Catholic Bishops Vote Not Welcome Gays Yet Spoke Kindly of Them in the Past

Bishops and Cardinals attend a morning session of a two-week synod on family issues at the Vatican, on Oct. 13, 2014. (Photo: Gregorio Borgia, AP)

Catholic Bishops Will Not Welcome Gays Yet Spoke Kindly of Them

Catholic bishops rejected a landmark change Saturday in the rigid stance on gays and divorcees, revealing enormous gaps within the church at the end of a two-week meeting.

The synod’s final statement failed to include remarkably conciliatory language revealed a week ago that would have welcomed the “gifts and qualities” of gay Catholics and called on pastors to “avoid any language or behavior” that could discriminate against divorced Catholics.

While the language on gays had been softened during discussion in the meeting’s last days, the final document failed to receive the two-thirds majority vote it needed. The bishops did, however, praise conjugal love — love within the bounds of traditional marriage — calling it “one of the most beautiful of all miracles and the most common.”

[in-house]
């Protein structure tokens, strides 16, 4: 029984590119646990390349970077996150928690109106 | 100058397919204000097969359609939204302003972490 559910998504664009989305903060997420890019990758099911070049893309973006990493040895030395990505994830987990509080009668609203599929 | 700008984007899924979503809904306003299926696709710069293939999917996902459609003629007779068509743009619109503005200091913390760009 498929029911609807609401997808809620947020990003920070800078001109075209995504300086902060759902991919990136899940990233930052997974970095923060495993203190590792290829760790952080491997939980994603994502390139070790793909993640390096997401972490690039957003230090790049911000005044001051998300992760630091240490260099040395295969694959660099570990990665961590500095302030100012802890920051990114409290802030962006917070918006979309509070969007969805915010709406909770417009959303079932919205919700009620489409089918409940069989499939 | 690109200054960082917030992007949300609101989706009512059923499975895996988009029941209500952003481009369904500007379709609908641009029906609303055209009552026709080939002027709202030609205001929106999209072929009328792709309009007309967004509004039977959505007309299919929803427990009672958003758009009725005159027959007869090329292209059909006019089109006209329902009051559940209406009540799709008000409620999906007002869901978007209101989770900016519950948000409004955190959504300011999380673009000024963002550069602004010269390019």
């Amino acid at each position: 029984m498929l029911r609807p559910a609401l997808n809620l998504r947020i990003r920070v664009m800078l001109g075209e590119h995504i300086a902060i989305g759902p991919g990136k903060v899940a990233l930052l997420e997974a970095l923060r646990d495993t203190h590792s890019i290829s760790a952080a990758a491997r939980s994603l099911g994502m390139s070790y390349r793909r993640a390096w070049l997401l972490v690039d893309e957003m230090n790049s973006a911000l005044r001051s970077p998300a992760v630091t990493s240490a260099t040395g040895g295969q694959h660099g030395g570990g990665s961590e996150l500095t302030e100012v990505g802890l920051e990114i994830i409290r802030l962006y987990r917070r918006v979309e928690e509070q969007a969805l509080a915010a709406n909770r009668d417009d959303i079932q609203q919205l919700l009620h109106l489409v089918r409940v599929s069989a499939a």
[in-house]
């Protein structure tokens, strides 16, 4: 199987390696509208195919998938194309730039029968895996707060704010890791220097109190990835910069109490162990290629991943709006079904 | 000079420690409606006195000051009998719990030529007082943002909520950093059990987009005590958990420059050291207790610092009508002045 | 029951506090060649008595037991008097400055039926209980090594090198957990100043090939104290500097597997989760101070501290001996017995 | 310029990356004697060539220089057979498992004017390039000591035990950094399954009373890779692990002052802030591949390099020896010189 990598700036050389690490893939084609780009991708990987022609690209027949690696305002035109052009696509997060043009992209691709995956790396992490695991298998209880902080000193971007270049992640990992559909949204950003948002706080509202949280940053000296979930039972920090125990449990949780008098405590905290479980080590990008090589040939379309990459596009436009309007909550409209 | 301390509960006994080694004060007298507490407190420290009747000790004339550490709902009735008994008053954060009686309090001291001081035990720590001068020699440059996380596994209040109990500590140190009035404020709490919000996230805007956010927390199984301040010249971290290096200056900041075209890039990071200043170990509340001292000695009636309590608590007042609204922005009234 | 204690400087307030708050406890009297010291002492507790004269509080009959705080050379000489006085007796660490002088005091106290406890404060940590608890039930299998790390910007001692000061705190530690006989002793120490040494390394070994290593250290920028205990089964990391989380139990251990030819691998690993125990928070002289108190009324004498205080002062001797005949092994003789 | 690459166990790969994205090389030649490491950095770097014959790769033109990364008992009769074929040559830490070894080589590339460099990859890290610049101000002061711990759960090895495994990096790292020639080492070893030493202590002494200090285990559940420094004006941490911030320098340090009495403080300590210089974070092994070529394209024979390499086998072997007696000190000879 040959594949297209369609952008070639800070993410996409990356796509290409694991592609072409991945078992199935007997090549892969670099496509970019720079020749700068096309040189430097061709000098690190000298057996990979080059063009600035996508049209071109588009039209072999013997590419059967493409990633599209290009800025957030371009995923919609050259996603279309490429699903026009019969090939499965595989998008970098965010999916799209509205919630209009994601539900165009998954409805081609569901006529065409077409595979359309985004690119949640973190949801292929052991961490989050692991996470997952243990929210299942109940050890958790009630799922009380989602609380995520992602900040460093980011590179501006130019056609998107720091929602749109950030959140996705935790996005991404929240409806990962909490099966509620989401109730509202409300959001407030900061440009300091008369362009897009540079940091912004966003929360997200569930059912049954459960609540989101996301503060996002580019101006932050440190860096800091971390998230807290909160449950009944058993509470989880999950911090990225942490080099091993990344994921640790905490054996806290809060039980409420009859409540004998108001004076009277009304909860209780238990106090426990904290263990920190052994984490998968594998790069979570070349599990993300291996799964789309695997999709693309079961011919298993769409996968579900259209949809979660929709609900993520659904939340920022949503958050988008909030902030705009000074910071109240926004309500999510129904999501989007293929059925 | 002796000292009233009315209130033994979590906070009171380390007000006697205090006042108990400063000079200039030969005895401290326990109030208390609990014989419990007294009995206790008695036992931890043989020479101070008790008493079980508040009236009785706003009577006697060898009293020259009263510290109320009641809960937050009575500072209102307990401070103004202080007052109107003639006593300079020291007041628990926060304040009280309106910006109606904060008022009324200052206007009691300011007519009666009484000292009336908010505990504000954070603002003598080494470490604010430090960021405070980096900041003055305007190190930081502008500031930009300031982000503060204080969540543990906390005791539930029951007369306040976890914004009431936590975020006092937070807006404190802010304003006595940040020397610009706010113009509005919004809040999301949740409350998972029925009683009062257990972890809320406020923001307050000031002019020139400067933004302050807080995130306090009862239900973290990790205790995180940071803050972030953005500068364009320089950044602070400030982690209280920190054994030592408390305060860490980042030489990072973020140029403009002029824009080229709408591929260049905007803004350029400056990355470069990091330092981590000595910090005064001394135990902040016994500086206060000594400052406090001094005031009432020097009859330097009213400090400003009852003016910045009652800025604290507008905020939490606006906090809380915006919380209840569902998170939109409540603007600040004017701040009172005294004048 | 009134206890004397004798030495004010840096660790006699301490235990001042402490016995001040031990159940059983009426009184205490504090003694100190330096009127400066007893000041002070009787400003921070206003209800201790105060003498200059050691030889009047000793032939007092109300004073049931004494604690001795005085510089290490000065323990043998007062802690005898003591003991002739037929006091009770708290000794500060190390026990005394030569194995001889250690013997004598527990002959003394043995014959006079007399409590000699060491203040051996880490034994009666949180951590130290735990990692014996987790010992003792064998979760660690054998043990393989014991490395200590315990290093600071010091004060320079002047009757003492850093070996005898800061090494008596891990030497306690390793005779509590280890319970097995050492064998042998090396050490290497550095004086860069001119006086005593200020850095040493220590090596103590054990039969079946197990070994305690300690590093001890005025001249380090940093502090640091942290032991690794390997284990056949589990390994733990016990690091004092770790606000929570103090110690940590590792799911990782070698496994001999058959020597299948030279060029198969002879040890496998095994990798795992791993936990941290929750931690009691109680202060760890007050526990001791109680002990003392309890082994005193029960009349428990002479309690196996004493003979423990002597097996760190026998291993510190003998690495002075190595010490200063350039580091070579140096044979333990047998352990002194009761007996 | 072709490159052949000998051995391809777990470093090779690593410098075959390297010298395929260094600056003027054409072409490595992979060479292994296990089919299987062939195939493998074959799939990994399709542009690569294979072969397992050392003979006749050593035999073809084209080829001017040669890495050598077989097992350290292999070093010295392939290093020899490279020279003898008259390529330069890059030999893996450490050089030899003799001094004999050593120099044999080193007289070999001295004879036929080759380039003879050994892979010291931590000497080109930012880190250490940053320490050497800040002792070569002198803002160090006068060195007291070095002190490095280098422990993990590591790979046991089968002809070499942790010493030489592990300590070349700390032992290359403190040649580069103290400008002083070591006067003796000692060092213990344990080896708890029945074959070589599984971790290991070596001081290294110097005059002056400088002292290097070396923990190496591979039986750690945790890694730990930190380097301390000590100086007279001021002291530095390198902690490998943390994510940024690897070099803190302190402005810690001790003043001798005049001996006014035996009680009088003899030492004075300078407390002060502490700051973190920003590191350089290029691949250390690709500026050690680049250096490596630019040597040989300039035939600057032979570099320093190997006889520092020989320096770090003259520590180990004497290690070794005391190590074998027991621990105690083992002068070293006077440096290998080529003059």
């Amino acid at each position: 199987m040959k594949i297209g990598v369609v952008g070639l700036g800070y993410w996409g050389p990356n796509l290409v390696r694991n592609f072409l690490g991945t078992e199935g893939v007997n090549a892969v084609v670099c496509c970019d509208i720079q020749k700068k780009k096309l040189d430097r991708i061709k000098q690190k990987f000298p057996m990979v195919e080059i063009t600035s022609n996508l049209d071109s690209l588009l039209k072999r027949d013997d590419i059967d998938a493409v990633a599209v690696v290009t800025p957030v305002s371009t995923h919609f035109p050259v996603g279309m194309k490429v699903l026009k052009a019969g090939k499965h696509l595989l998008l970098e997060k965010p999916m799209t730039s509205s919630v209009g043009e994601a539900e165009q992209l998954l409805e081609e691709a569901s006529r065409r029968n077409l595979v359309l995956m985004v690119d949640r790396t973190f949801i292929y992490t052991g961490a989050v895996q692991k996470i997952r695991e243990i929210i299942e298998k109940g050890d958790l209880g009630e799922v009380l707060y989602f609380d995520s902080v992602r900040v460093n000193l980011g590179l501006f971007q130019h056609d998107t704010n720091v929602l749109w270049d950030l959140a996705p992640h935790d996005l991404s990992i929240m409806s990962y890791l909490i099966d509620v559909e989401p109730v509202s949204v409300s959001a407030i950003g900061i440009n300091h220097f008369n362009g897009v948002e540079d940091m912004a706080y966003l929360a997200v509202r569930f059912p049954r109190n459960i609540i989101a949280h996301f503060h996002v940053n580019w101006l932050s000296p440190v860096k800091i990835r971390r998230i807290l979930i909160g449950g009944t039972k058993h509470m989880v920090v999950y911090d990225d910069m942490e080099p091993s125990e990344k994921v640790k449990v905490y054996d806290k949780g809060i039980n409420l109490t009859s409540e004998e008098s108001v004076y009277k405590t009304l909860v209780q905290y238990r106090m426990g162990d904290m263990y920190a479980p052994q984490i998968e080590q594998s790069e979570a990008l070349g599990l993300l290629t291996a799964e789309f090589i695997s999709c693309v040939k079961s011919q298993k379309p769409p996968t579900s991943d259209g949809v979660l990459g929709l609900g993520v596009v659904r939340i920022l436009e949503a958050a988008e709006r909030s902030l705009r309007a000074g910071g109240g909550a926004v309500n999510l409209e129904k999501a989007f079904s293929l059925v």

Still, the failure to reach a consensus on broader-reaching language, is a failure for the more tolerant tone Pope Francis has struck since taking the role of pontiff more than a year ago. Last year, the pope made waves when, in response to a question about whether gays could be good Christians, he asked, “Who am I to judge?”

After the vote Saturday, Francis warned bishops against what he called “hostile rigidity” in their thinking on these topics, his remarks earning a five-minute standing ovation.

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